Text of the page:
Alternate History: No New World Pandemics

Shortly after the Old World made contact with the New, a series of epidemics decimated the indigenous populations of the Americas. Millions died; in some areas the mortality reached 90%. As a result, the Native American civilizations that the European settlers encountered were dramatically weaker than they had been in pre-Columbian times, and correspondingly less able to respond to the threat that the Europeans presented. Native Americans were completely overrun and marginalized in a way that didn’t happen in other parts of the world where European settlers encroached on indigenous peoples – South Africa, for example, or India.

Imagine a world where these epidemics never happened. How would Europe’s encounter with the Americas have played out differently? What would North and South America look like now?

I don’t know if one can imagine such a world. I mean, why were Europeans immune? Because they lived in closer contact with livestock. In order for Native Americans to receive the same benefits then that means they would have had livestock, etc. Native Americans having horses and such indigenously changes everything.

I think one could probably devise a scenario in which they already had these immunities- for example- pretend there had been continual, but limited and undocumented contact across the pacific between Old World Asians and New Worlders, at such a trickle over the past few thousand years that they obtained the same immunities as old-worlders.

Or imagine that the Norwegian settlements in Vinland were slightly more successful and served as a vector for European germs 500 years earlier. The epidemics still hit, but Native American societies had centuries to recover before the real invasion started in the 1500’s.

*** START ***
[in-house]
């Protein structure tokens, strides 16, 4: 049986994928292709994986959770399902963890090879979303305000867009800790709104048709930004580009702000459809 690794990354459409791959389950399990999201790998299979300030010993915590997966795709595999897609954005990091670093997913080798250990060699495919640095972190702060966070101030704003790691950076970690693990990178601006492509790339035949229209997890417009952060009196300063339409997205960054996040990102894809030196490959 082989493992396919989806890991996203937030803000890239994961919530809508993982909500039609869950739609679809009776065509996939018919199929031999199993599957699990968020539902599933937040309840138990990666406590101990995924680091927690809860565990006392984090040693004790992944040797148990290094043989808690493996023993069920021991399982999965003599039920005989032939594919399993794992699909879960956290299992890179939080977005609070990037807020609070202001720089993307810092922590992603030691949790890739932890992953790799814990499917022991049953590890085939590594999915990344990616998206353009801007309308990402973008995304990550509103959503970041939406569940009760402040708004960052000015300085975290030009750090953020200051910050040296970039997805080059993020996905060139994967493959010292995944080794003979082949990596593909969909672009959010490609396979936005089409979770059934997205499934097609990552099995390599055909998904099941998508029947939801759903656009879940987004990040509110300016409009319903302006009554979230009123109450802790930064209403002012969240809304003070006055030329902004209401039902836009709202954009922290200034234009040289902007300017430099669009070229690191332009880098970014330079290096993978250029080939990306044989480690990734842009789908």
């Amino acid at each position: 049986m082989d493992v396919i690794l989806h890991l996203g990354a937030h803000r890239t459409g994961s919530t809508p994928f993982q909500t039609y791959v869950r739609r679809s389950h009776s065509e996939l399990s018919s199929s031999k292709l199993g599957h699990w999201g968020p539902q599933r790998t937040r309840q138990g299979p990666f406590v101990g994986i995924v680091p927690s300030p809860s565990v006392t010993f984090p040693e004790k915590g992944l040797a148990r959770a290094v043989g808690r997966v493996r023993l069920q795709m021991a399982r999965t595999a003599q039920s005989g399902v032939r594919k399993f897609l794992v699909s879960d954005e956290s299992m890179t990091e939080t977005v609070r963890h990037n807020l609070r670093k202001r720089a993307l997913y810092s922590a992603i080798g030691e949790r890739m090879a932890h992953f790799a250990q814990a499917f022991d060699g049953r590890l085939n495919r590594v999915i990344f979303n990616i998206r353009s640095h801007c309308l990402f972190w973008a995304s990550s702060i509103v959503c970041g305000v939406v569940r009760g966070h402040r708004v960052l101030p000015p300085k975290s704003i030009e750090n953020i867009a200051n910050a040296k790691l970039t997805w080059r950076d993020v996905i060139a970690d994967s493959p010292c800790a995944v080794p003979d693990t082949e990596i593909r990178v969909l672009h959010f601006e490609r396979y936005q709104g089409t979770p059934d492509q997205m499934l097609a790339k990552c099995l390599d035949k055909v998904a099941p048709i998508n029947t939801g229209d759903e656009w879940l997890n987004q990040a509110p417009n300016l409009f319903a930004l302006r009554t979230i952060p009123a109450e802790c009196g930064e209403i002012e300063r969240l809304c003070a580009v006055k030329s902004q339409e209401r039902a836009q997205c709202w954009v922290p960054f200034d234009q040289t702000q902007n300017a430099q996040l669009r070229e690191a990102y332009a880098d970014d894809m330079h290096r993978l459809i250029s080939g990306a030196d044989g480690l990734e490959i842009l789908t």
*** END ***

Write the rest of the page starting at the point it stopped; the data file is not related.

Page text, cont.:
And I think that’s the answer–the Americas would look more like those places, and less like the Americas. Europeans would have taken over and governed the continents, and exploited their resources, but when colonialism faded in the Twentieth Century the Americas would have reverted to Amerindian control with a mostly Amerindian population. Indians would have been landless peasants or laborers, instead of dead, so there would be no need to import African slaves.

In some areas around the fringes–Canada, Patagonia, and the northern US–the climate was more salubrious for Europeans, and the lesser native population may have been muscled aside even without pandemics. These areas might look pretty much as they do.

Reported.

To the Dept. of Redundancy Dept. Deciminated = reduced to 10%. :wink:

Actually not.

Decimated means to reduce to 90%. Every tenth man is killed.

:smack: In that case, reported to the department of contradictions!

I don’t think it would have made much difference in the end.

Look at the technology differences between them:

  • muskets vs. bow & arrows.
  • steel swords vs. knives.
  • ocean-going sailing ships vs. wood bark canoes.
  • sustained agriculture & animal husbandry vs. hunter/gatherer culture.

The European culture would still have won, just might have taken longer.

Had the northeastern Indians changed their tactics the advantage of the musket would have been questionable.

The idea that the smooth bore musket was better is also questionable. Europeans used it primarily because it did not require the amount of practice that a bow did.

However they still typically fired volleys from 50 yards and then charged as if they were pikes.

These ranges are quite practical for bow and arrows if they weren’t so human resource hungry.

Had the Indians not lost 90% to illness the losses on the settlers side would have been massive. They also quickly adopted firearms and other technology as allowed by the Europeans. By the time of the plain wars the Indians tended to have more advanced weapons than the army (repeating vs single shot).